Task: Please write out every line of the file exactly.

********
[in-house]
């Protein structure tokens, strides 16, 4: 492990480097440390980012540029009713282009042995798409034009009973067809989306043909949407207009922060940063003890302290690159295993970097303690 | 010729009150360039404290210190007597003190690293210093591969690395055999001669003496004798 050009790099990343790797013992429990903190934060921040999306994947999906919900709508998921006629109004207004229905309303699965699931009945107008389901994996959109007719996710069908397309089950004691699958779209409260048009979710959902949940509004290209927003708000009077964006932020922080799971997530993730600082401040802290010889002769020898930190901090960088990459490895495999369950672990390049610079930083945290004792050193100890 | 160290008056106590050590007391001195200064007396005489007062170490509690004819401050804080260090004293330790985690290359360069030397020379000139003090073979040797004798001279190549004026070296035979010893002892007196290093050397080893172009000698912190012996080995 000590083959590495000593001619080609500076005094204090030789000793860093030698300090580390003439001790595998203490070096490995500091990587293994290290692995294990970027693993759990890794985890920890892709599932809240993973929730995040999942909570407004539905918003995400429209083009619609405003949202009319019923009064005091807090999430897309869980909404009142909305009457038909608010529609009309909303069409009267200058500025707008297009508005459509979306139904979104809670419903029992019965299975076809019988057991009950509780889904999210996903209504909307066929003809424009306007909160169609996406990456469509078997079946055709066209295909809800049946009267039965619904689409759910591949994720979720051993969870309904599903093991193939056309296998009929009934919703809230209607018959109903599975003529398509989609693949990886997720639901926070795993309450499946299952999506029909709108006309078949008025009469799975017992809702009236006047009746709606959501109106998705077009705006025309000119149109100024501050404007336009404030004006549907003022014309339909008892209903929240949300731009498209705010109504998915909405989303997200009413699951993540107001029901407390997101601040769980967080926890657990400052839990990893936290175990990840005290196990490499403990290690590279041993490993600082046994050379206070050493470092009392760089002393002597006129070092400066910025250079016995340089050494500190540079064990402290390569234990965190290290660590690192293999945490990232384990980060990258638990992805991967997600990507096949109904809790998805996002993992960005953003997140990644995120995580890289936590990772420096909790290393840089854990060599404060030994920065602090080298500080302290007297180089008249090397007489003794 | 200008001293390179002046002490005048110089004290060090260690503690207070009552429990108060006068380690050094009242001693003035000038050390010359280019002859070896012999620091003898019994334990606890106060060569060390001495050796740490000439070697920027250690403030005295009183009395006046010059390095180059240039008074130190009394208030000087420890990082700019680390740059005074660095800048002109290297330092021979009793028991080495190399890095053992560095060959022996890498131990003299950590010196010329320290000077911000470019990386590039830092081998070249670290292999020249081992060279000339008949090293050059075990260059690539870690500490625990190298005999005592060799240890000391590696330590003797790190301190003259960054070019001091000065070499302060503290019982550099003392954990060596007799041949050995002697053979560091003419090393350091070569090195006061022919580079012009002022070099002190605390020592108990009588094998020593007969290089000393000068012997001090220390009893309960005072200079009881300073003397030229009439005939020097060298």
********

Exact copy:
[in-house]
């Protein structure tokens, strides 16, 4: 492990480097440390980012540029009713282009042995798409034009009973067809989306043909949407207009922060940063003890302290690159295993970097303690 | 010729009150360039404290210190007597003190690293210093591969690395055999001669003496004798 050009790099990343790797013992429990903190934060921040999306994947999906919900709508998921006629109004207004229905309303699965699931009945107008389901994996959109007719996710069908397309089950004691699958779209409260048009979710959902949940509004290209927003708000009077964006932020922080799971997530993730600082401040802290010889002769020898930190901090960088990459490895495999369950672990390049610079930083945290004792050193100890 | 160290008056106590050590007391001195200064007396005489007062170490509690004819401050804080260090004293330790985690290359360069030397020379000139003090073979040797004798001279190549004026070296035979010893002892007196290093050397080893172009000698912190012996080995 000590083959590495000593001619080609500076005094204090030789000793860093030698300090580390003439001790595998203490070096490995500091990587293994290290692995294990970027693993759990890794985890920890892709599932809240993973929730995040999942909570407004539905918003995400429209083009619609405003949202009319019923009064005091807090999430897309869980909404009142909305009457038909608010529609009309909303069409009267200058500025707008297009508005459509979306139904979104809670419903029992019965299975076809019988057991009950509780889904999210996903209504909307066929003809424009306007909160169609996406990456469509078997079946055709066209295909809800049946009267039965619904689409759910591949994720979720051993969870309904599903093991193939056309296998009929009934919703809230209607018959109903599975003529398509989609693949990886997720639901926070795993309450499946299952999506029909709108006309078949008025009469799975017992809702009236006047009746709606959501109106998705077009705006025309000119149109100024501050404007336009404030004006549907003022014309339909008892209903929240949300731009498209705010109504998915909405989303997200009413699951993540107001029901407390997101601040769980967080926890657990400052839990990893936290175990990840005290196990490499403990290690590279041993490993600082046994050379206070050493470092009392760089002393002597006129070092400066910025250079016995340089050494500190540079064990402290390569234990965190290290660590690192293999945490990232384990980060990258638990992805991967997600990507096949109904809790998805996002993992960005953003997140990644995120995580890289936590990772420096909790290393840089854990060599404060030994920065602090080298500080302290007297180089008249090397007489003794 | 200008001293390179002046002490005048110089004290060090260690503690207070009552429990108060006068380690050094009242001693003035000038050390010359280019002859070896012999620091003898019994334990606890106060060569060390001495050796740490000439070697920027250690403030005295009183009395006046010059390095180059240039008074130190009394208030000087420890990082700019680390740059005074660095800048002109290297330092021979009793028991080495190399890095053992560095060959022996890498131990003299950590010196010329320290000077911000470019990386590039830092081998070249670290292999020249081992060279000339008949090293050059075990260059690539870690500490625990190298005999005592060799240890000391590696330590003797790190301190003259960054070019001091000065070499302060503290019982550099003392954990060596007799041949050995002697053979560091003419090393350091070569090195006061022919580079012009002022070099002190605390020592108990009588094998020593007969290089000393000068012997001090220390009893309960005072200079009881300073003397030229009439005939020097060298």